Mining slump drags down UK output

Tim Wallace
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MANUFACTURING in the UK barely increased in July, according to new figures out today, and industrial output as a whole declined.

The 0.1 per cent rise in manufacturing continues the year’s volatility – output fell by 0.4 per cent in June and increased by 1.8 per cent in May.

Output over the three months to July was up 2.3 per cent on the same three months in 2010, data from the Office of National Statistics (ONS) showed.

Overall industrial production fell 0.2 per cent in July, though. Mining led the decline, with output falling by 1.4 per cent on the previous month. Utilities also slumped, with 1.1 per cent off production.

Good news came from the textiles industry, with leather and clothing sales up 3.8 per cent on the previous three month period.

Some analysts believe there is a chance that the slowdown across the economy could prompt a reaction from the Bank of England’s monetary policy committee (MPC).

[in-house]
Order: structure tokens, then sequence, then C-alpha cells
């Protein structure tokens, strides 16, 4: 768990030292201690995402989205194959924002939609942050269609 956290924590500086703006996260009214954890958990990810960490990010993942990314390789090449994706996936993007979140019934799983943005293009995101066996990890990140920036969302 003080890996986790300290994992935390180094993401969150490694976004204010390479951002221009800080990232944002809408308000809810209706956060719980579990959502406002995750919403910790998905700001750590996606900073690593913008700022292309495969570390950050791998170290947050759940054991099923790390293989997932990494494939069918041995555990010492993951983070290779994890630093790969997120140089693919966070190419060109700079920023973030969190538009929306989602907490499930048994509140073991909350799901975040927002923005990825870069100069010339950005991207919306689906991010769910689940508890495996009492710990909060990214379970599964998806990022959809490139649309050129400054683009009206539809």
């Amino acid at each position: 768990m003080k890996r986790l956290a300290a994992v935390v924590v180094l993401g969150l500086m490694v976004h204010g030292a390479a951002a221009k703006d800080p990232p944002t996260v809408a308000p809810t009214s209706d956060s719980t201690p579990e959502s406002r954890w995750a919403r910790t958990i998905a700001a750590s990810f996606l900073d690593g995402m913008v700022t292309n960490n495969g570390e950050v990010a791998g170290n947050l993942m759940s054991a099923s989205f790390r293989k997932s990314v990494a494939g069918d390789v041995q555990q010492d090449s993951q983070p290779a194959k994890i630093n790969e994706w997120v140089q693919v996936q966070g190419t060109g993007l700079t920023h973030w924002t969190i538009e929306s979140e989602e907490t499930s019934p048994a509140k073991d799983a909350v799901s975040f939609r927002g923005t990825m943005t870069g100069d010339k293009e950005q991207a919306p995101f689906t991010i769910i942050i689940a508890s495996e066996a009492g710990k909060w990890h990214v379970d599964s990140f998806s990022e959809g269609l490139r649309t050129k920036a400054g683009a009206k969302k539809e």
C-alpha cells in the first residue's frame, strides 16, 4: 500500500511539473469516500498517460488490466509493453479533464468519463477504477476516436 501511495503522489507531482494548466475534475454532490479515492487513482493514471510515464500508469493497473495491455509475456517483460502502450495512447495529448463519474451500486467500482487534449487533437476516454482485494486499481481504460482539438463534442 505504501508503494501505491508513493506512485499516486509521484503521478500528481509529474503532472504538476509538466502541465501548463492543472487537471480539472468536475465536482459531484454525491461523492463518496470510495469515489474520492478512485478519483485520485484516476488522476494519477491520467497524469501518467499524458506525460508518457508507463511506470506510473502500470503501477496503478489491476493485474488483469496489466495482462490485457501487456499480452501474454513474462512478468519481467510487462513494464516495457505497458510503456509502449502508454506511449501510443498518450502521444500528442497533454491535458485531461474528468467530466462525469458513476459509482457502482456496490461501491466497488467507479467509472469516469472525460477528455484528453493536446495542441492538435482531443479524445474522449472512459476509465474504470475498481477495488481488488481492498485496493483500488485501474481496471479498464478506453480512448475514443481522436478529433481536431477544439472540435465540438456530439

“At the margin, the weakness of the data strengthens the hand of those on the MPC seeking to extend quantitative easing soon,” said Samuel Tombs at Capital Economics. “We doubt that it will be long before the committee reports to further stimulus.”

Meanwhile, German industrial output increased by four per cent in July, well above expectations of 0.5 per cent. That is a sizeable rebound from the one per cent fall experienced in June.

Economists say the future statistics may not remain this strong, however.

“Recent data show that demand has fallen, meaning production looks set to weaken in coming months as firms seek to reduce an unplanned build up of inventories,” said Chris Williamson at Markit.

“Producers are struggling in the face of weak foreign demand and a drop in business confidence in the home market.”

Production survey data also indicate a rise in unsold stock in Germany, which could lead to a fall in output next month.